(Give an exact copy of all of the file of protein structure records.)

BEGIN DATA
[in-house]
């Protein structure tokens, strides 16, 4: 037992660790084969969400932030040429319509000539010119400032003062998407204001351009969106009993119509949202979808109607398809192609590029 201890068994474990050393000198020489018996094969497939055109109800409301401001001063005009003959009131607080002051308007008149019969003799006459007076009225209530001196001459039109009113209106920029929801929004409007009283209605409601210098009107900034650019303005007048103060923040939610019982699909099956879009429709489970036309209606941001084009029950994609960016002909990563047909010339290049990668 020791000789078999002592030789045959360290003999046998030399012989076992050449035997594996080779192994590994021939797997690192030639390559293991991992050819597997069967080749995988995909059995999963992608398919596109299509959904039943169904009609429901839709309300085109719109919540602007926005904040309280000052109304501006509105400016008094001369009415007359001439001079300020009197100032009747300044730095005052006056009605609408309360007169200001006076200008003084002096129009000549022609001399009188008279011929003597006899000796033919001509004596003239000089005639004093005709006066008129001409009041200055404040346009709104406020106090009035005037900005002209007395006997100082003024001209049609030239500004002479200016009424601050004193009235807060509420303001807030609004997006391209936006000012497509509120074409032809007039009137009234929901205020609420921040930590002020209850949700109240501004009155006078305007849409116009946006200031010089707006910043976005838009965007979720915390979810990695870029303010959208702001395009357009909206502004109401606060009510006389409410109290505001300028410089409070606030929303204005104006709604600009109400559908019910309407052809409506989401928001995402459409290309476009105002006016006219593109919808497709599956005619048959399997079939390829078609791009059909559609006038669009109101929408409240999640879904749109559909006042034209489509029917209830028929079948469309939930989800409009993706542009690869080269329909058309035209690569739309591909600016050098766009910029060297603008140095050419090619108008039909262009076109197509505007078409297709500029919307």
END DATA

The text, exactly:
[in-house]
């Protein structure tokens, strides 16, 4: 037992660790084969969400932030040429319509000539010119400032003062998407204001351009969106009993119509949202979808109607398809192609590029 201890068994474990050393000198020489018996094969497939055109109800409301401001001063005009003959009131607080002051308007008149019969003799006459007076009225209530001196001459039109009113209106920029929801929004409007009283209605409601210098009107900034650019303005007048103060923040939610019982699909099956879009429709489970036309209606941001084009029950994609960016002909990563047909010339290049990668 020791000789078999002592030789045959360290003999046998030399012989076992050449035997594996080779192994590994021939797997690192030639390559293991991992050819597997069967080749995988995909059995999963992608398919596109299509959904039943169904009609429901839709309300085109719109919540602007926005904040309280000052109304501006509105400016008094001369009415007359001439001079300020009197100032009747300044730095005052006056009605609408309360007169200001006076200008003084002096129009000549022609001399009188008279011929003597006899000796033919001509004596003239000089005639004093005709006066008129001409009041200055404040346009709104406020106090009035005037900005002209007395006997100082003024001209049609030239500004002479200016009424601050004193009235807060509420303001807030609004997006391209936006000012497509509120074409032809007039009137009234929901205020609420921040930590002020209850949700109240501004009155006078305007849409116009946006200031010089707006910043976005838009965007979720915390979810990695870029303010959208702001395009357009909206502004109401606060009510006389409410109290505001300028410089409070606030929303204005104006709604600009109400559908019910309407052809409506989401928001995402459409290309476009105002006016006219593109919808497709599956005619048959399997079939390829078609791009059909559609006038669009109101929408409240999640879904749109559909006042034209489509029917209830028929079948469309939930989800409009993706542009690869080269329909058309035209690569739309591909600016050098766009910029060297603008140095050419090619108008039909262009076109197509505007078409297709500029919307």